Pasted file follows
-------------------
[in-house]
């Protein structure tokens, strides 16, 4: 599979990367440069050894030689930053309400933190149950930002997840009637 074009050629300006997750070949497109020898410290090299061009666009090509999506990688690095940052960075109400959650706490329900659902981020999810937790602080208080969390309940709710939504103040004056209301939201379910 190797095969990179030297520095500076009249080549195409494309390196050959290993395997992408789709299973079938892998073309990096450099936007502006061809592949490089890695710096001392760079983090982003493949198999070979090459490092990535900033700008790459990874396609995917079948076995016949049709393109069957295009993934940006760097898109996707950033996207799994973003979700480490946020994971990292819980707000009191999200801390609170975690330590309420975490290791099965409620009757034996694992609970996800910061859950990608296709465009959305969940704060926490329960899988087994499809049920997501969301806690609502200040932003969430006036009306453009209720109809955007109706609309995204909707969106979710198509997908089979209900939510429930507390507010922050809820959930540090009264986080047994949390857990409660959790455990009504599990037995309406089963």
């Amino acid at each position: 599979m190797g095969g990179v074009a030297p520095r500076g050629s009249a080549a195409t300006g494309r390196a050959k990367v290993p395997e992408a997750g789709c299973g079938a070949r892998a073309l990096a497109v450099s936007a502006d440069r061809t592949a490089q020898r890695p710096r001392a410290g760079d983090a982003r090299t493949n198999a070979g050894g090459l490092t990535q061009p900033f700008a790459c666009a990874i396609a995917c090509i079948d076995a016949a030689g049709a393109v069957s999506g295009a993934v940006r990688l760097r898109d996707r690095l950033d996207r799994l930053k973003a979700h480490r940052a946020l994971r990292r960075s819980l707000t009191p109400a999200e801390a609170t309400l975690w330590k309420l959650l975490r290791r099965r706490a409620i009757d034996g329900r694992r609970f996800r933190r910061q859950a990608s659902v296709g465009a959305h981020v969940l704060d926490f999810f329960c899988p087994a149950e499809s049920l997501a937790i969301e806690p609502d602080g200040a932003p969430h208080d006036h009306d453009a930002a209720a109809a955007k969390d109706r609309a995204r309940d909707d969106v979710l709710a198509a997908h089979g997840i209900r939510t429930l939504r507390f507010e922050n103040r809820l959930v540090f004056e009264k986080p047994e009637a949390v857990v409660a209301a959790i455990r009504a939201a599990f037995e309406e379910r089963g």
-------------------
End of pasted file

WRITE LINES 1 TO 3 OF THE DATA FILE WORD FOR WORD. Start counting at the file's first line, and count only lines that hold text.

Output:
[in-house]
């Protein structure tokens, strides 16, 4: 599979990367440069050894030689930053309400933190149950930002997840009637 074009050629300006997750070949497109020898410290090299061009666009090509999506990688690095940052960075109400959650706490329900659902981020999810937790602080208080969390309940709710939504103040004056209301939201379910 190797095969990179030297520095500076009249080549195409494309390196050959290993395997992408789709299973079938892998073309990096450099936007502006061809592949490089890695710096001392760079983090982003493949198999070979090459490092990535900033700008790459990874396609995917079948076995016949049709393109069957295009993934940006760097898109996707950033996207799994973003979700480490946020994971990292819980707000009191999200801390609170975690330590309420975490290791099965409620009757034996694992609970996800910061859950990608296709465009959305969940704060926490329960899988087994499809049920997501969301806690609502200040932003969430006036009306453009209720109809955007109706609309995204909707969106979710198509997908089979209900939510429930507390507010922050809820959930540090009264986080047994949390857990409660959790455990009504599990037995309406089963």
């Amino acid at each position: 599979m190797g095969g990179v074009a030297p520095r500076g050629s009249a080549a195409t300006g494309r390196a050959k990367v290993p395997e992408a997750g789709c299973g079938a070949r892998a073309l990096a497109v450099s936007a502006d440069r061809t592949a490089q020898r890695p710096r001392a410290g760079d983090a982003r090299t493949n198999a070979g050894g090459l490092t990535q061009p900033f700008a790459c666009a990874i396609a995917c090509i079948d076995a016949a030689g049709a393109v069957s999506g295009a993934v940006r990688l760097r898109d996707r690095l950033d996207r799994l930053k973003a979700h480490r940052a946020l994971r990292r960075s819980l707000t009191p109400a999200e801390a609170t309400l975690w330590k309420l959650l975490r290791r099965r706490a409620i009757d034996g329900r694992r609970f996800r933190r910061q859950a990608s659902v296709g465009a959305h981020v969940l704060d926490f999810f329960c899988p087994a149950e499809s049920l997501a937790i969301e806690p609502d602080g200040a932003p969430h208080d006036h009306d453009a930002a209720a109809a955007k969390d109706r609309a995204r309940d909707d969106v979710l709710a198509a997908h089979g997840i209900r939510t429930l939504r507390f507010e922050n103040r809820l959930v540090f004056e009264k986080p047994e009637a949390v857990v409660a209301a959790i455990r009504a939201a599990f037995e309406e379910r089963g």